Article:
From September 13 to November 17 at BRIC in Brooklyn’s Fort Greene neighborhood, 1,001 hand-folded and painted paper boats will be displayed, along with a fiber rug piece and multiple other works of photography, sculpture, video, painting, drawing and performances. All part of the “Beyond Geographies: Contemporary Art and Muslim Experience” exhibition, curated and organized by BRIC and the Brooklyn Historical Society, the collection explores the dimensions of the contemporary Muslim experience through the work of eight New York based artists: Morehshin Allahyari, Laylah Amatullah Barrayn, Mona Saeed Kamal, Baseera Khan, Nsenga Knight, Umber Majeed, Asif Mian, and Nooshin Rostami. The show is co-presented with the Brooklyn Historical Society, where a sound and art installation will also be open to the public with audio drawn from the institution’s “Muslims in Brooklyn” archive of first-person recordings.
All artists being from Middle Eastern, South Asian or African-American descent, the exhibition will delve into their identities as members of diasporic communities through their multiple lenses and experiences, exploring themes of mythology, spiritual philosophy and ritual, science, and social and political history.
For Brooklyn-based artist Baseeera Khan, this takes form in a sculptural installation with mirrored acrylic sheets that symbolize a space of protection as well as the screens that separate men and women in mosques. Performing before and behind the sheets, her work is a visual representation of her own personal experiences. “My identity is one of fluidity,” she explains. “It’s profound how little I know about my heritage. A lot of my work is to uncover this heritage filling in much of what I don’t know with well-researched mythologies.”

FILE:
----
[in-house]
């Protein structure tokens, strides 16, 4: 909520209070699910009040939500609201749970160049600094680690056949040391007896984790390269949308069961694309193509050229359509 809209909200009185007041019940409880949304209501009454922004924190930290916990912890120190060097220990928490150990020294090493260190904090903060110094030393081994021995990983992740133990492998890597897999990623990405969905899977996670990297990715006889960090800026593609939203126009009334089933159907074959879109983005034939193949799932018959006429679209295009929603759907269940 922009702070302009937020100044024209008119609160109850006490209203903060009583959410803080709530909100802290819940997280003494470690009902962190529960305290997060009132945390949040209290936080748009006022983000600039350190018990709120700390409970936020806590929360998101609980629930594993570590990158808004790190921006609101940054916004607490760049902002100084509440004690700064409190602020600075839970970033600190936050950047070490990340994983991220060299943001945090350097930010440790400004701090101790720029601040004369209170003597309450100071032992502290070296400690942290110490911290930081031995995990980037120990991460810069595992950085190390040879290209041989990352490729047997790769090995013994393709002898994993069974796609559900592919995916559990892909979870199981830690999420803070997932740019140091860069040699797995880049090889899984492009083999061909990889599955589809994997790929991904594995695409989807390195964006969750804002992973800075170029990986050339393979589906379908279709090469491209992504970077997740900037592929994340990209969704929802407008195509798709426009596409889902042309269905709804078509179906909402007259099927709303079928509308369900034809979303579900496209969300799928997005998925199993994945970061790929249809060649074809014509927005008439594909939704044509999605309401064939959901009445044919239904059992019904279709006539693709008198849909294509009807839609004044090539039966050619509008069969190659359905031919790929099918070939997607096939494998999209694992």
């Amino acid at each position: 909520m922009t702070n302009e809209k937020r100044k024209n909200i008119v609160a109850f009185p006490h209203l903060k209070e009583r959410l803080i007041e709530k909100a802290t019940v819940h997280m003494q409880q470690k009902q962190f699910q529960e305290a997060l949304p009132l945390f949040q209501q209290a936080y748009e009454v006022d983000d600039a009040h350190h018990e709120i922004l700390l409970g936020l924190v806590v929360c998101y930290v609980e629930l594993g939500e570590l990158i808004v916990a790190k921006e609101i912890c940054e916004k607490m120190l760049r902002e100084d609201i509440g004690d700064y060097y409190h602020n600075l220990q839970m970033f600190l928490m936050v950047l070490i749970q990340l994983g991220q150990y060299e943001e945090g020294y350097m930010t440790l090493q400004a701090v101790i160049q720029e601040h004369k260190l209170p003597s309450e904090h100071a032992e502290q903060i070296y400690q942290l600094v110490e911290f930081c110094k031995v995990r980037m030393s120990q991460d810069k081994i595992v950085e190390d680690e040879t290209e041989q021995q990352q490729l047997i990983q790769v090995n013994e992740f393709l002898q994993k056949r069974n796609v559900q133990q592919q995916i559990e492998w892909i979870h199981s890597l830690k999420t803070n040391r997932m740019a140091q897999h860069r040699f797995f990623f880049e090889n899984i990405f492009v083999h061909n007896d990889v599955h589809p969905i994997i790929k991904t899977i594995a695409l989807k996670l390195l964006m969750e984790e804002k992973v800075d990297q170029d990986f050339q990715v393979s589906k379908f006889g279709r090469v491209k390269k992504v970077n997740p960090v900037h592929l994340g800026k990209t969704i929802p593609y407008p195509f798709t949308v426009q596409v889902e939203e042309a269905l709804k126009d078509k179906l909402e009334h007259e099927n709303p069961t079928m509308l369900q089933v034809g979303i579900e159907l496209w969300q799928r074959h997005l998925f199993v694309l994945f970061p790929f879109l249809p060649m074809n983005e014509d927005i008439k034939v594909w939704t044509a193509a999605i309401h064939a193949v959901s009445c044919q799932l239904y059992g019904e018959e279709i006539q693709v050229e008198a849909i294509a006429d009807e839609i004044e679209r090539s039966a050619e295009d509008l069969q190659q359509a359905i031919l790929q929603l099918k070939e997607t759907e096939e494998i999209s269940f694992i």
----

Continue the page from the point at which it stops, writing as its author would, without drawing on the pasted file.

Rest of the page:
Photographer Laylah Amatullah Barrayn, also featured in the exhibition, believes that there’s a need in the art world to have “a more expanded and nuanced conversation about Islam, specifically Islam in Africa and it’s diaspora”. She further explains, “It’s a smart curatorial move to have this conversation visually.”
Barrayn’s featured work is an ongoing series of photographs on the Baye Fall, a sect of the Muslim Mouride Sufi order in Senegal. The daughter of a photographer, Barrayn travels often to Senegal, where she captures work that explores religion and spirituality, “specifically how that looks on the African continent and throughout the Black diaspora”.
Featured artist Asif Mian’s work explores masculinity, power and violence. Creating vest-like sculptures referencing armor and basketball jerseys, Mian explains that the works featured in “Beyond Geographies” redefine everyday objects to allow the viewer to connect with their own experiences.
Born in New Jersey, Mian says that he had to seriously consider his involvement in the exhibition. “While Muslim voices are vital and underrepresented in contemporary art and culture, my own practice is focused on exploring aspects in and around violence.” He says. “My aim is not to explore my own identity as a way to separate and elucidate, but rather, when using instances of my history and experience, it is to broaden the notion of what is ‘American.’”
Like the exhibition intends, each artist comes to the table bringing a diverse range of experiences and areas of interest to inform their work. Through this, “Beyond Geographies: Contemporary Art and Muslim Experience” examines the many nuances of being Muslim, giving viewers a broader and deeper understanding of what that means today.